Monday, June 5, 2017

After Trump's NATO Speech Why Do Mattis, McMaster and Tillerson Continue to Serve?

I posted last week about how President Trump's refusal to give an express affirmation of the U.S. commitment to defend its NATO allies under Article 5 increases the likelihood of a Russian miscalculation and war.  It now turns out that Trump deleted a section of the speech that would have made this affirmation at the last minute, and his national security advisers were not even informed of the change:
[T]he president also disappointed—and surprised—his own top national security officials by failing to include the language reaffirming the so-called Article 5 provision in his speech. National security adviser H.R. McMaster, Defense Secretary James Mattis and Secretary of State Rex Tillerson all supported Trump doing so and had worked in the weeks leading up to the trip to make sure it was included in the speech, according to five sources familiar with the episode. They thought it was, and a White House aide even told The New York Times the day before the line was definitely included.

It was not until the next day, Thursday, May 25, when Trump started talking at an opening ceremony for NATO’s new Brussels headquarters, that the president’s national security team realized their boss had made a decision with major consequences—without consulting or even informing them in advance of the change.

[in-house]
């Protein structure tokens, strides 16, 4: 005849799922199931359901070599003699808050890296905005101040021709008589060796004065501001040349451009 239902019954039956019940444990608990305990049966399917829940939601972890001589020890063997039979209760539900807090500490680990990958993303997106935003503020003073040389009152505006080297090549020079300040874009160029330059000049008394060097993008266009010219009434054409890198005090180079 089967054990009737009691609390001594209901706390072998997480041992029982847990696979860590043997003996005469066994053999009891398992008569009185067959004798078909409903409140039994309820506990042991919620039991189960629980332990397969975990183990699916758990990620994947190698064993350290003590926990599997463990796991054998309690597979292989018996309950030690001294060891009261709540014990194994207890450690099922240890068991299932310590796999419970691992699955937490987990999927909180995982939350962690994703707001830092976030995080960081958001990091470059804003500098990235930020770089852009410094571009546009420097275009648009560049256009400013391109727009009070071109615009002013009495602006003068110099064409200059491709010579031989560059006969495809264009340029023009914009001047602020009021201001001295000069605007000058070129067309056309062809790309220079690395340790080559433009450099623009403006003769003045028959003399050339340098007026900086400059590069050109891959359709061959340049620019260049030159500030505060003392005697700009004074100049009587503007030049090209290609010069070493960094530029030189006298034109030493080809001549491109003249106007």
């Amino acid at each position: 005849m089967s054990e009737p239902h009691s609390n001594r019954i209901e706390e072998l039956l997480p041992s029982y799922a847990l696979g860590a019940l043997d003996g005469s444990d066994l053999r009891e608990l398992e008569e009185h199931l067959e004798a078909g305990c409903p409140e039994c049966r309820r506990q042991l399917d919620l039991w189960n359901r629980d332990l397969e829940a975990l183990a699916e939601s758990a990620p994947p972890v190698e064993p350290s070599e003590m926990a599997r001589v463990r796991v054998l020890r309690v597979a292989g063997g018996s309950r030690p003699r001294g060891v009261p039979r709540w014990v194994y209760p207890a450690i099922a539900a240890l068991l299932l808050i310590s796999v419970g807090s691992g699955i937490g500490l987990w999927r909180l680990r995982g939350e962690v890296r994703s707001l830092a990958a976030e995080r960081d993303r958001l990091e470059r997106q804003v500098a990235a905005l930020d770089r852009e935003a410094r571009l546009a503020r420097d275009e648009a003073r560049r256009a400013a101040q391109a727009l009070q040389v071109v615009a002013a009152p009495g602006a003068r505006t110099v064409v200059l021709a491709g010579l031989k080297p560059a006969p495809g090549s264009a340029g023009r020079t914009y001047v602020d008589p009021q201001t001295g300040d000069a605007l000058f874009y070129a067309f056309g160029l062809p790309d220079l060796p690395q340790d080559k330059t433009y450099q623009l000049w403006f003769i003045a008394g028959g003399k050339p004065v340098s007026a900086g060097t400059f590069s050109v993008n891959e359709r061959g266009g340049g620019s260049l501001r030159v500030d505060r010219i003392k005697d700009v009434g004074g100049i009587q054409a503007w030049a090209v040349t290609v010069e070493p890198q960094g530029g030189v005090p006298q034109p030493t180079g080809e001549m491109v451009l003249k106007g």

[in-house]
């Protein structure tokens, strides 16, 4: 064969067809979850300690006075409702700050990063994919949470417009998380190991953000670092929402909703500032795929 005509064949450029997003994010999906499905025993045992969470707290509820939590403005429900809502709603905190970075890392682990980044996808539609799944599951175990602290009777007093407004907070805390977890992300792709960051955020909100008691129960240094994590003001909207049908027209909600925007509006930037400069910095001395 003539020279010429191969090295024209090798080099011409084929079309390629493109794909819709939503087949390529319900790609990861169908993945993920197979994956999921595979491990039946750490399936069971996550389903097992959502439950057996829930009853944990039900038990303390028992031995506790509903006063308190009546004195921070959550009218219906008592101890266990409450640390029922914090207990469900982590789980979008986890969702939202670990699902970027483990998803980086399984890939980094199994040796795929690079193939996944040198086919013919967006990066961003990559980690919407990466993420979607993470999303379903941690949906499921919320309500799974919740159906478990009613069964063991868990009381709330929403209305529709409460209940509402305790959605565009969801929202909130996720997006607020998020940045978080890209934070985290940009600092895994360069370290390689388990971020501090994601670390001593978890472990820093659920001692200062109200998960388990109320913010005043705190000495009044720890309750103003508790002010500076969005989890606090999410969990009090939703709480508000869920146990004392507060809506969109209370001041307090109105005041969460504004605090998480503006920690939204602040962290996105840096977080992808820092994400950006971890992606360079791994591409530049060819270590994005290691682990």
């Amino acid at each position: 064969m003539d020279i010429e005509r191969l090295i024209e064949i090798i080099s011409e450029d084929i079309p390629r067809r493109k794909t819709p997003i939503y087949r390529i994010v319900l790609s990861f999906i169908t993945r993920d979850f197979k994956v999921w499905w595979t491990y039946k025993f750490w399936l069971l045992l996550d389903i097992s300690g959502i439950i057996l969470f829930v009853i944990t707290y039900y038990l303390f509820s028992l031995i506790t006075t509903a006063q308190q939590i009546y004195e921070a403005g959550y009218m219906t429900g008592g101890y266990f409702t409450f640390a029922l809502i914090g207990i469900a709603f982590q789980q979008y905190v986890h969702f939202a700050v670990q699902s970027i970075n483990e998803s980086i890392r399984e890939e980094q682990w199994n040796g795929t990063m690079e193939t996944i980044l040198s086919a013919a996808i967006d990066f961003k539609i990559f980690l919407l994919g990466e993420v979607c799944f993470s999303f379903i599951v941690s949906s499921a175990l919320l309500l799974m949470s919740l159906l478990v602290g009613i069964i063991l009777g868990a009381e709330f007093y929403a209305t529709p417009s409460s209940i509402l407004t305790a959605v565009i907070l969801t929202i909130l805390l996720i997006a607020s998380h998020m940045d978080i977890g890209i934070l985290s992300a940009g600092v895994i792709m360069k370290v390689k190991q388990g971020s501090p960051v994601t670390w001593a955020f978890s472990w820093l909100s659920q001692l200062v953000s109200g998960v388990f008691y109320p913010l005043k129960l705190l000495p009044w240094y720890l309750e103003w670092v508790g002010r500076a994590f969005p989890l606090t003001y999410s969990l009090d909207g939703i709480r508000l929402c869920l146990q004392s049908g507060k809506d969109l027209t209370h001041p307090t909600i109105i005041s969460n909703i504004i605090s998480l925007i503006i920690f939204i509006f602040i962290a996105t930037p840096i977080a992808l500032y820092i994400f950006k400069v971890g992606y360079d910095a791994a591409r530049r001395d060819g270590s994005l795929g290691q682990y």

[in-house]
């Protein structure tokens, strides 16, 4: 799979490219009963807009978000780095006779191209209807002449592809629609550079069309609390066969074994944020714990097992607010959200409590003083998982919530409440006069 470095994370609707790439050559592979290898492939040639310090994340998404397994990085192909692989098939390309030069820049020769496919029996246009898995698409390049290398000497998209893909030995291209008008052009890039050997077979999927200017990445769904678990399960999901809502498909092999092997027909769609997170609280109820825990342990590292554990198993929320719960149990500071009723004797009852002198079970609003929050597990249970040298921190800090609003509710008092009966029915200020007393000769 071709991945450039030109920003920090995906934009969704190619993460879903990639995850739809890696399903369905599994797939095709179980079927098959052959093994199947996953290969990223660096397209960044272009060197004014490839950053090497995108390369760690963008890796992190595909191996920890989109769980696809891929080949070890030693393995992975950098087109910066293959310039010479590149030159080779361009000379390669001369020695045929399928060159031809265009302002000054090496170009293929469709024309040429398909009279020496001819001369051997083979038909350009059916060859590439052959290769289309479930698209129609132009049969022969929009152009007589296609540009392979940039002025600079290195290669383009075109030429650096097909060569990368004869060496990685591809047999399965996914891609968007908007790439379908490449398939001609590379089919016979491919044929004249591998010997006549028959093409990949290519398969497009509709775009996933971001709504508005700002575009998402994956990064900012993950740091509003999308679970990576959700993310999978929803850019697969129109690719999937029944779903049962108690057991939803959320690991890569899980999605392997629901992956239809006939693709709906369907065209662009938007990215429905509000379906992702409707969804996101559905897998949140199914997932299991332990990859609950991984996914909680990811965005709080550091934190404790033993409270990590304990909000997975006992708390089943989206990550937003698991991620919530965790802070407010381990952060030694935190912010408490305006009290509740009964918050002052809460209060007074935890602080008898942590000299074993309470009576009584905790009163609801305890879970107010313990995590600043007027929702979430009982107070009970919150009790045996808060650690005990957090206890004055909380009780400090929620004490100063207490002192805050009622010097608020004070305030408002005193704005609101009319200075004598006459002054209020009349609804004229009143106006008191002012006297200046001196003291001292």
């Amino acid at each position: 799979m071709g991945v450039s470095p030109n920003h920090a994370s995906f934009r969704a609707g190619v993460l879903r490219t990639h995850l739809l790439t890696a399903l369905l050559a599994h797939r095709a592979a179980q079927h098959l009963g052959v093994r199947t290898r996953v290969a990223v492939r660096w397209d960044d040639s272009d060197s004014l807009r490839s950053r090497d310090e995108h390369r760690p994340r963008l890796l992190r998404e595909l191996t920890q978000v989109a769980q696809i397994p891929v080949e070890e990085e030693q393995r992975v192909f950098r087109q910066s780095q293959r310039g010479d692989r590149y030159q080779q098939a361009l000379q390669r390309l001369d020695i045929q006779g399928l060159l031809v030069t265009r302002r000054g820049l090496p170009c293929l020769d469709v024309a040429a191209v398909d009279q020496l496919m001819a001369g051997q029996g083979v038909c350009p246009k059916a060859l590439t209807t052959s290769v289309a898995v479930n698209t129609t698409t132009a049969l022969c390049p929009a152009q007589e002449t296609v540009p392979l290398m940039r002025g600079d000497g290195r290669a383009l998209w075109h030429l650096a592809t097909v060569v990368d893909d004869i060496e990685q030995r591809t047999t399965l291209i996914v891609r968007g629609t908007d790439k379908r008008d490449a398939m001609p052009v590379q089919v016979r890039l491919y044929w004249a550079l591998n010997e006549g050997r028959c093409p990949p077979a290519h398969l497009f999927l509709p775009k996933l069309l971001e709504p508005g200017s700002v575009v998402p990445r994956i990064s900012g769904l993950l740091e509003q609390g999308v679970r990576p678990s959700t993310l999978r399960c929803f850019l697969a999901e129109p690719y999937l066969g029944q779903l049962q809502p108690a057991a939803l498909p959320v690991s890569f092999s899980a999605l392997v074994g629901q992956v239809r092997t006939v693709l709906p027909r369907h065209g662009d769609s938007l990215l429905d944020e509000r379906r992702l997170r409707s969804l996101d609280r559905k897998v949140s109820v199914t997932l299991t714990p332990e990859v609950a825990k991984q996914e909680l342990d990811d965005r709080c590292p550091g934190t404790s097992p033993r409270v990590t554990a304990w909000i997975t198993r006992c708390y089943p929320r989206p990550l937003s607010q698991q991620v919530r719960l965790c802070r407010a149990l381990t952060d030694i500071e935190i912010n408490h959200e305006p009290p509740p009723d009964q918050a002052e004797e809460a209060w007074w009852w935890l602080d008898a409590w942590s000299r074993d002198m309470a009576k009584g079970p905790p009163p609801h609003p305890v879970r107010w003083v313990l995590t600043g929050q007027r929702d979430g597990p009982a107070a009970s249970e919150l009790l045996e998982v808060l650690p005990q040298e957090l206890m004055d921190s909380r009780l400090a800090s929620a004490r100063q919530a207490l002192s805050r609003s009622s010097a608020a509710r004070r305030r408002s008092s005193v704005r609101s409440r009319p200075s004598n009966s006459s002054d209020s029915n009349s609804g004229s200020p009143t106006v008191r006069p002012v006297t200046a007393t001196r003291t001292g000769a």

“They had the right speech and it was cleared through McMaster,” said a source briefed by National Security Council officials in the immediate aftermath of the NATO meeting. “As late as that same morning, it was the right one.”

Added a senior White House official, “There was a fully coordinated other speech everybody else had worked on”—and it wasn’t the one Trump gave. “They didn’t know it had been removed,” said a third source of the Trump national security officials on hand for the ceremony. “It was only upon delivery.”
 Read it all here.  The conventional wisdom was that the "grown-ups" (Secretaries Mattis and Tillerson, and National Security Adviser McMaster) would moderate President Trump more extrme challenges to American national security policy.  After failing to prevail on the NATO speech, the Paris Treaty and President Trump's disgraceful tweet storm about the London terrorist attack, it is abundantly clear that the conventional wisdom was dangerously wrong.

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